How to Host a Successful Clothing Swap

A few years ago, some friends and I started hosting clothing swap parties. And although I love shopping at my favorite stores, I’ve really come around to the idea of swapping clothes. It’s a great way to upgrade your wardrobe without having to break your budget and you get to meet new people. It’s a win-win. It’s also a great way to get rid of those impulse buys and “goal” items hiding in the back of your closet. You know the ones I’m talking about.

Throwing a clothing swap party at home is a lot of fun and quite easy to organize. Just follow these steps and you and your friends will have a whole new wardrobe before you know it!

The best time to host a swap party is at the beginning of a new season because people are more likely to want to clear out their wardrobe and get some new pieces then. Give invitees plenty of time to go through their wardrobe and send out invitations out at least two weeks in advance. 

You may want to set a minimum and maximum of items that each guest can bring and include this information on the invitations.

Try to keep your guest list to 10-12 people if you can. Any more than that and things can get a little chaotic. Clothing swap parties are good ice breakers, so go ahead and invite new friends.

It’s also a good idea to stipulate that all items must be clean, quality clothes that are in good shape (no missing buttons, broken zippers, etc.).

Swap accessories too
Encourage your guests to bring accessories to swap too. By having accessories available (purses, shoes, jewelry, etc.), it helps ensure that your guests don’t go home empty-handed. This is especially helpful if all of the women are vastly different in size and shape, since these items are easier to fit a wider range of people.

Set some guidelines
If you just let your guests show up and start trading clothes, not everyone might have a chance to check out the items. To avoid this, you can set up some sort of lottery system where numbers are drawn out of a hat to determine the order in which each participant selects a piece of clothing.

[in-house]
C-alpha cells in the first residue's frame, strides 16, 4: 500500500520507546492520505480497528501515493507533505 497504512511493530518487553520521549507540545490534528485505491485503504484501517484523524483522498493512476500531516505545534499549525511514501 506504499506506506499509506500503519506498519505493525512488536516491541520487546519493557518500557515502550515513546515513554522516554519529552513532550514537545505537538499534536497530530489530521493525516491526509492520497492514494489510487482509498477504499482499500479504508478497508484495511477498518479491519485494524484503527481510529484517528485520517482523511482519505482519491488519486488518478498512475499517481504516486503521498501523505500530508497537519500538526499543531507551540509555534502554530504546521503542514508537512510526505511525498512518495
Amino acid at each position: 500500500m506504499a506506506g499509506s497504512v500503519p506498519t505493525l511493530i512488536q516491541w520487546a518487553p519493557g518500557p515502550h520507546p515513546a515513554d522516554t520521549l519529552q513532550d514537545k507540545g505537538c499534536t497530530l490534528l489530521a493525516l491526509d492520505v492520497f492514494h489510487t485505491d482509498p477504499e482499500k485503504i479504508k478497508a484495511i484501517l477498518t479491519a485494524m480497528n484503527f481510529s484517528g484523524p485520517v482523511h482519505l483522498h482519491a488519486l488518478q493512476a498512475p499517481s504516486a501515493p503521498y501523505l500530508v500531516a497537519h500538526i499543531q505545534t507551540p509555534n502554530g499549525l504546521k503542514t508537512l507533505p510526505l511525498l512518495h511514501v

Set the Scene
The easiest way to display the clothes is on portable racks. It gives the illusion of a shop and gets your guests in the right mood when they arrive. If this isn’t an option you can hang some rope around the room to create makeshift racks. You can also display the clothes on tables.

Try to group different categories together and create areas dedicated to tops, dresses, pants, etc. It will make the browsing process much easier and create some order—at least until everyone starts throwing clothes everywhere.

You will need one or two mirrors so that everyone can see how the clothes look on them. You can ask guests to borrow theirs if you need an extra one.

If you’re hosting at your home, you can use your bedroom or bathroom as your changing rooms. Otherwise, create makeshift changing rooms in the corner of the room using a screen, curtains or whatever you have handy.

Have plenty of hangers on hand as well as shopping bags for people to take their new items home.

The Party
Put on some upbeat music to get everyone in the mood.

When the guests arrive, welcome them with a drink and offer to display their clothes for them.

Take a few minutes to go over the rules—for example, “everyone is allowed the same amount of clothes she brought”, if two people want the same thing, then we’ll toss a coin to decide who should get it”—and start swapping.

If anyone seems a bit shy at first, encourage them to try on some item, even if it’s just for fun. Or become their personal stylist and gather some clothes for them to try on.

Food and Drinks
It’s a party, so definitely have some food and drinks

Bite-sized appetizers are perfect for this kind of party as they’re quick to eat and less likely to end up on clothing. You can also serve food on skewers or with toothpicks so it’s easier to handle. And you can always ask your guests to bring something, to cut down on your own spending.

Champagne cocktails is aways a nice option, and also make sure to have plenty of non-alcoholic beverages as well.

At the end of the party, offer to donate any leftover clothing to a local charity. Chances are most women won’t want their clothes back and you might make someone else pretty happy.

Have you ever been to or hosted a clothes swap party before? Did you find any treasures?

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